4. This is a great breakdown Dominic. Well done. As someone that has already purchased a home, I prefer posts that decide it is better to do so! *a pat on the back* I do think there is some weight to the argument that houses tie us down. As I’ve spend every night this week on my knees in our home’s crawlspace putting up insulation, I’ve decided there are definite perks to renting. But because we like to do our own stuff, I still prefer to have my own house.

    1. The old confirmation bias…got to love our natural desire to find new/evidence that supports our decisions 🙂

      Sounds like you are working hard around your house. If you ever have some extra time you don’t know what to do with, my wife has a list a mile long of projects she wants done around the house. They get done slower than she would like sometimes, because we typically hire them out.

      Glad you are happy with your decision to buy.


  5. The rent assumptions are very generous and if rent increases by only 3% in the Bay Area then sign me up 🙂
    But your purchase price of the house is also very low for a SFH so I am confused if this is a real example.

    1. John – This example is not based on the Bay Area Market.It is based on my own example in Southern California in the Inland Empire. Not sure where you got that it was in the Bay Area. The analysis would likely produce something very different for the Bay Area, especially how hot and competitive it is. That is why I prefaced the article with “It Depends.” Everyone’s situation is different. I just wanted to give people another way to look at this question of “Buy vs. Rent”

      Hope that is more clear.


      1. Wow, the inland empire is cheap! We rent a one-bedroom in Laguna Beach and can’t make the numbers work to buy a place. Would love to find a duplex here though, but I’d need over 200k in cash for a down payment.

        1. Hey Conrad – Yes, the inland empire is much cheaper than the OC. It is one of the reasons we decided to move from Newport Beach.

          It’s hard to make the numbers work in the OC.

          I hope you find something that works.


      2. Ah….guess i read so many blogs that I got confused where you live. lol. Yes, Bay Area is crazy but if my job was not in tech; I would have moved 🙁
        Maybe after FI

  6. Great breakdown and number crunching. It’d be interesting to run the numbers through to compare real estate pricing and rental price in Vancouver. Rental probably makes more sense in Vancouver.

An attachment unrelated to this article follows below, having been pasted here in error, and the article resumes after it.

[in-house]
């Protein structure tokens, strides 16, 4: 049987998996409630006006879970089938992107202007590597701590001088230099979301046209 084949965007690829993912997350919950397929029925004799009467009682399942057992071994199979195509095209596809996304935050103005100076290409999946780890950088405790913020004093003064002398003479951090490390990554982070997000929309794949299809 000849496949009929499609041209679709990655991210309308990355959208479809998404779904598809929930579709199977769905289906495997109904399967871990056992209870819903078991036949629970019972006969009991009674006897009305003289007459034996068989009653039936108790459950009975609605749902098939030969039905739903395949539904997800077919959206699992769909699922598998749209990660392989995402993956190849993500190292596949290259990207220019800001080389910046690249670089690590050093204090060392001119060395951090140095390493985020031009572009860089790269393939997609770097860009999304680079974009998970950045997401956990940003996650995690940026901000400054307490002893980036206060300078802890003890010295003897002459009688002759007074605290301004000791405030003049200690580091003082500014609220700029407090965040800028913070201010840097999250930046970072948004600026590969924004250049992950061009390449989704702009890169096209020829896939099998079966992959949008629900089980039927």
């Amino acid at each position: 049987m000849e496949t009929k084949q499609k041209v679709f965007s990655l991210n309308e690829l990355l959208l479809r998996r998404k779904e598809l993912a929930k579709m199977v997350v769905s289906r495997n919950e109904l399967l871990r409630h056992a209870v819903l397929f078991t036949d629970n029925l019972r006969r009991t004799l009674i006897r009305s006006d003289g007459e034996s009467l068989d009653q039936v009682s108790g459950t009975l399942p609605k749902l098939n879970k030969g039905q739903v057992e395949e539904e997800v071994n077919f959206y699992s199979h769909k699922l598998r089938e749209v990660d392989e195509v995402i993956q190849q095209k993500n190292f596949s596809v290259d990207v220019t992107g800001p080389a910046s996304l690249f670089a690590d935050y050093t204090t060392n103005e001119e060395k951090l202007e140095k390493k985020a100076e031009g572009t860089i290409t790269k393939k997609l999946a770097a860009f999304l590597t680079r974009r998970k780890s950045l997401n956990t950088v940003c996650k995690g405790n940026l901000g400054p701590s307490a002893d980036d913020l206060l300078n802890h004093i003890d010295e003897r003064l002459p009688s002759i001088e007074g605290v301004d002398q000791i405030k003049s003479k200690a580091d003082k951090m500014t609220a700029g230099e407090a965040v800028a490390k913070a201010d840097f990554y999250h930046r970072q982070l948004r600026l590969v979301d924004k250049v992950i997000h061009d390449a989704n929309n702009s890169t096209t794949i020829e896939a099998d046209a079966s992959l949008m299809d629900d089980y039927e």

1. Tawcan – I have heard that house prices in Vancouver are crazy high.

      Any chance you might run the numbers?


  7. Thoughtful and depressing analysis. Like you alluded to in the comments above, it certainly depends on the market. Renting certainly makes more sense for my market, and gives the added benefits of flexibility and the opportunity to live in places I couldn’t necessarily afford the mortgage on (or want to afford). I pay about the rent you were paying before, but would be unable to find a house or apartment even close to that purchase price around here (or even double that).

    Is a solid decision on your part though. I guess I agree with both of our strategies.

    1. The numbers help keep us all honest my friend. When we lived in the OC we could never comfortably buy what we wanted to live in.

      If we were still living there, we would likely still be renting.


  8. As other commenters have already mentioned, this is a terrific analysis. But at the end of the day, few people buy a home because it makes financial sense to do so. They buy a house because they want to appear like they are evolving in life. And sometimes they pay a financial price for that decision.

    It get worse though. I read an interesting post on Mr. Money Mustache I think where he did a thorough financial review of living in the suburbs versus buying a condo in a major metropolitan downtown area, which in most cases was considerably more affordable. Yet most people choose to bear the financial costs and live in the suburbs anyway. Because again, we want to be like those around us. As other commenters have pointed out, we don’t want to share walls, we want our kids to attend good schools and we want a fenced in backyard where our pets can roam free.

    Still, as finance bloggers, it’s up to us to point out the costs of those decisions. Well done.

    Laura Beth

    1. Very valid points Laura Beth!

      Not all financial decisions are rational. I think the important thing is to follow the 80/20 rule. At the end of the day I just want people to understand the math and even if they make the decision that isn’t always the most optimized financial one, at least they completely understand what they are signing up for.

      Plus, I just like playing in spreadsheets 🙂